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Police and State Patrol officers in Minnesota, Minneapolis on May 29. Photo: Steel Brooks/Anadolu Agency via Getty Images

Customs and Border Protection sent a drone into Minneapolis on Friday to take live footage of protestors at the request of federal law enforcement, a CBP spokesperson told Axios.

What's happening: Demonstrations have surged in the city for three days as people protest and mourn the death of George Floyd, a black man who died after at least one police officer knelt on his neck on Monday. Protestors set fire to a Minneapolis police station on Thursday night.

Details: The aircraft, as first reported by Vice, was identified as an unmanned predator drone by an investigative reporter with The Project on Government Oversight.

  • It was launched from the Grand Forks Air Force Base in North Dakota and later returned there, after law enforcement deemed it no longer necessary, the spokesperson said.
  • CBP did not clarify why officers found the drone unnecessary or which agency requested it.

What they're saying: CBP said its Air and Marine Operations division "routinely conducts operations with other federal, state, and local law enforcement entities to assist law enforcement and humanitarian relief efforts.

  • “No government agency should be facilitating the over-policing of the Black community, period. And CBP has no role in what’s happening in Minneapolis at all," Neema Singh Guliani, a senior legislative counsel for the ACLU, said in a statement on Friday. "This rogue agency’s use of military technology to surveil protesters inside U.S. borders is deeply disturbing, especially given CBP’s lack of clear and strong policies to protect privacy and constitutional rights."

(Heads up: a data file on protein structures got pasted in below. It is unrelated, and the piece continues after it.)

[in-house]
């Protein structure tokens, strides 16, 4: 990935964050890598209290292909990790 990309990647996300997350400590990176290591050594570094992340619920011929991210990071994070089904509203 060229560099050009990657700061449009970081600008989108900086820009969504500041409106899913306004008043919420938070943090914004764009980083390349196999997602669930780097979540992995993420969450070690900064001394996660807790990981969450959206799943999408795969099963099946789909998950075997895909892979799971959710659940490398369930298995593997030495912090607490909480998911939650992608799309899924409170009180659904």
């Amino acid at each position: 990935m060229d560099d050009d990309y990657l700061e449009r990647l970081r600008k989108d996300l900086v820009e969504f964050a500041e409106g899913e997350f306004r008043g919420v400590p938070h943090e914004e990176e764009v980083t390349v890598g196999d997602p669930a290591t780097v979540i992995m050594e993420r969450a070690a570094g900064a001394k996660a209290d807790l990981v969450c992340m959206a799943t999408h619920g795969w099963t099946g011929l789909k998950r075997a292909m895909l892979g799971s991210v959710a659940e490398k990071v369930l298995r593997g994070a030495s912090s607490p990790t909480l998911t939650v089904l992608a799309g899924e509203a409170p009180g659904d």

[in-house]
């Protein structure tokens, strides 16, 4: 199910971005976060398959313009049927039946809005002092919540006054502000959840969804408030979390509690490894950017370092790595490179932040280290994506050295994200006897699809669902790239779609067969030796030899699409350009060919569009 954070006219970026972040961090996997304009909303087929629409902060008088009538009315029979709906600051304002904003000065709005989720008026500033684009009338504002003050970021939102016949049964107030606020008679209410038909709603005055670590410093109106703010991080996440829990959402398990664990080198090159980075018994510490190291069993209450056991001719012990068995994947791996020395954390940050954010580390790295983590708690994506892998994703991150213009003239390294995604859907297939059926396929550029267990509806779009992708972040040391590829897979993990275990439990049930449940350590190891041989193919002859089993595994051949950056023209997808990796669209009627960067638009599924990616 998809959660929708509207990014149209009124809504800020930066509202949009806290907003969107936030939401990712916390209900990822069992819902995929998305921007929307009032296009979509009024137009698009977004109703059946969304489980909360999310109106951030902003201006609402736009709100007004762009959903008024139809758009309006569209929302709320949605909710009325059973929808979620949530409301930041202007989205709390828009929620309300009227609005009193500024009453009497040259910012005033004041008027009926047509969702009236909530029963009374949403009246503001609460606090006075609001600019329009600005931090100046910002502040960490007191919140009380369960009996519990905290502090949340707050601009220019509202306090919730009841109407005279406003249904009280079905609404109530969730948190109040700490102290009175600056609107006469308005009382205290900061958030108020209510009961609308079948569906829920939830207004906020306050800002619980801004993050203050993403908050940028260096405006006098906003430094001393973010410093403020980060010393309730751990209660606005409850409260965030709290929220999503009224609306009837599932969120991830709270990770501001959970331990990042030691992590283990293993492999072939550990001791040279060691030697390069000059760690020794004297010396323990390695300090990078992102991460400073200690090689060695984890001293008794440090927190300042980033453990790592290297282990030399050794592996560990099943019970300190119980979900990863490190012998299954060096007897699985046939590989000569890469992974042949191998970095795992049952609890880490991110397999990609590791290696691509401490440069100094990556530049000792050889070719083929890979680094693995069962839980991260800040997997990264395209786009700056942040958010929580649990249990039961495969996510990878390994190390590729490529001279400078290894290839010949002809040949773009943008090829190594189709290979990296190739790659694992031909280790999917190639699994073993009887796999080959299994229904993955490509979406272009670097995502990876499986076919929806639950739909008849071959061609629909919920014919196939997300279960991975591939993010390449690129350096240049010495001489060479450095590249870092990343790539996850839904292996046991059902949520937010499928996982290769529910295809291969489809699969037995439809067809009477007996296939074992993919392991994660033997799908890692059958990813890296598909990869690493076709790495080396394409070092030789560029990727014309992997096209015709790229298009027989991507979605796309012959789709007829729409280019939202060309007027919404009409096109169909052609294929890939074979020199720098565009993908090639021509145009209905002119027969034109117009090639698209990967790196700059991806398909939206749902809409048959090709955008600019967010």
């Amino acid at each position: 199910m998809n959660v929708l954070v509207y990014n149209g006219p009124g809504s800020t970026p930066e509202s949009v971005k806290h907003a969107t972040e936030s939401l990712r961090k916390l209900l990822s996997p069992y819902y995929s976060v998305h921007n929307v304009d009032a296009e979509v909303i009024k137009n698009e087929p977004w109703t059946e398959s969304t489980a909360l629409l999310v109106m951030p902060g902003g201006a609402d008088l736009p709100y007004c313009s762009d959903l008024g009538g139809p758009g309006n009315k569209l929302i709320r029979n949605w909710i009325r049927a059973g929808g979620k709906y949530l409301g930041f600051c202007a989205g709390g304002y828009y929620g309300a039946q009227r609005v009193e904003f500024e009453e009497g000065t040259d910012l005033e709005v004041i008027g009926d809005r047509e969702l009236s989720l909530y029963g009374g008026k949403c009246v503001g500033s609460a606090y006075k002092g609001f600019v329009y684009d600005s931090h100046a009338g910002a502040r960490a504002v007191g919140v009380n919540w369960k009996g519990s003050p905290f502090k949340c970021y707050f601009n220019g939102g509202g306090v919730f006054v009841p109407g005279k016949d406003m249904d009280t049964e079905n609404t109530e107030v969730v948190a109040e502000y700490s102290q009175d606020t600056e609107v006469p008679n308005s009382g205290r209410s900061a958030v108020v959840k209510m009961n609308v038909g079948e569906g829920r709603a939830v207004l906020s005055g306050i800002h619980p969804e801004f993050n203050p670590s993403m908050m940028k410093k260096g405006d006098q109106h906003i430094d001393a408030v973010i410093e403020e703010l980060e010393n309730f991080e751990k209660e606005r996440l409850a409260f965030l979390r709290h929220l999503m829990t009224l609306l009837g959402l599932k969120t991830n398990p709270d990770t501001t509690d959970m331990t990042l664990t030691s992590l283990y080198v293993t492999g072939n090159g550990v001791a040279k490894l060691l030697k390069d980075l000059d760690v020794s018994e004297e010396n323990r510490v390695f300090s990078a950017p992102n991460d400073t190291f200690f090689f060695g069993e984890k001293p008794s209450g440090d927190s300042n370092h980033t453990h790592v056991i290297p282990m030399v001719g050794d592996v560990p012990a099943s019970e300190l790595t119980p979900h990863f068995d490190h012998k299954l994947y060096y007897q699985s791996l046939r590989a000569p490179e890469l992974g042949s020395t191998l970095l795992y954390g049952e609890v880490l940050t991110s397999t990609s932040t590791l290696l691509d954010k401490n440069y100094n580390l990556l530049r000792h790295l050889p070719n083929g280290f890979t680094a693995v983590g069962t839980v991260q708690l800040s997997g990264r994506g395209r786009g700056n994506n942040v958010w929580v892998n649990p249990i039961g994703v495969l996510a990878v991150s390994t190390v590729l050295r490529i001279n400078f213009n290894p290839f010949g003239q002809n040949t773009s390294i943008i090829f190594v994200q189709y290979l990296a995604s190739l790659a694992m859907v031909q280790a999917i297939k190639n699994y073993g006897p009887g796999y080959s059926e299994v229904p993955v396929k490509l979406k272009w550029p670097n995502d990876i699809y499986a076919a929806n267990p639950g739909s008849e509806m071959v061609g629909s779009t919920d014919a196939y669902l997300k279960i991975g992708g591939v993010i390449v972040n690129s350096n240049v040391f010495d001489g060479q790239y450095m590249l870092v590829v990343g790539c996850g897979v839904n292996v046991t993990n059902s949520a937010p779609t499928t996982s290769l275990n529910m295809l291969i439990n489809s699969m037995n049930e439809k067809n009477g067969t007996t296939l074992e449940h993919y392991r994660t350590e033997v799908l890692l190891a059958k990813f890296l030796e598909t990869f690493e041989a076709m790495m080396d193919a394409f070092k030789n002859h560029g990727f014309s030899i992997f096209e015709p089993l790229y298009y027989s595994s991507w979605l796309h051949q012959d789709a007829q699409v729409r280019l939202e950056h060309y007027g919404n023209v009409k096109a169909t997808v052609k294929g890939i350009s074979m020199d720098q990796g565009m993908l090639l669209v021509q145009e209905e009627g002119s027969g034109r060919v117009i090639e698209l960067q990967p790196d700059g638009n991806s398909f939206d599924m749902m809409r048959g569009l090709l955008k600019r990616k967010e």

• "We need greater restraints on government use of sophisticated technologies to spy on the public. This is not the moment to expand such spying," Adam Schwartz, an EFF senior staff attorney, told Axios.

Go deeper... In photos: Protests over George Floyd's death grip Minneapolis

Go deeper

Mark Meadows: "Most of Donald Trump's America is peaceful"

White House Chief of Staff Mark Meadows argued Sunday on NBC's "Meet the Press" that "most of Donald Trump's America is peaceful" and that the violence that the Trump campaign has so frequently highlighted as part of its "law and order" message is in "Democrat cities."

Why it matters: One of the main themes of last week's Republican convention was that scenes of violent protests and crime are what America will look like under a Joe Biden administration. Biden shot back on Thursday, saying: "The violence we’re witnessing is happening under Donald Trump. Not me. It’s getting worse, and we know why."

54 mins ago - Politics & Policy

Trump to issue at least 100 pardons and commutations before leaving office

Photo: Mandel Ngan/AFP via Getty Images

President Trump plans to issue at least 100 pardons and commutations on his final full day in office Tuesday, sources familiar with the matter told Axios.

Why it matters: This is a continuation of the president's controversial December spree that saw full pardons granted to more than two dozen people — including former Trump campaign chair Paul Manafort, longtime associate Roger Stone and Charles Kushner, the father of Trump's senior adviser and son-in-law, Jared Kushner.

  • The pardons set to be issued before Trump exits the White House will be a mix of criminal justice ones and pardons for people connected to the president, the sources said.
  • CNN first reported this news.

Go deeper: Convicts turn to D.C. fixers for Trump pardons

Schumer's m(aj)ority checklist

Senate Minority Leader Chuck Schumer. Photo: Tasos Katopodis/Getty Images

Capitalizing on the Georgia runoffs, achieving a 50-50 Senate and launching an impeachment trial are weighty to-dos for getting Joe Biden's administration up and running on Day One.

What to watch: A blend of ceremonies, hearings and legal timelines will come into play on Tuesday and Wednesday so Chuck Schumer can actually claim the Senate majority and propel the new president's agenda.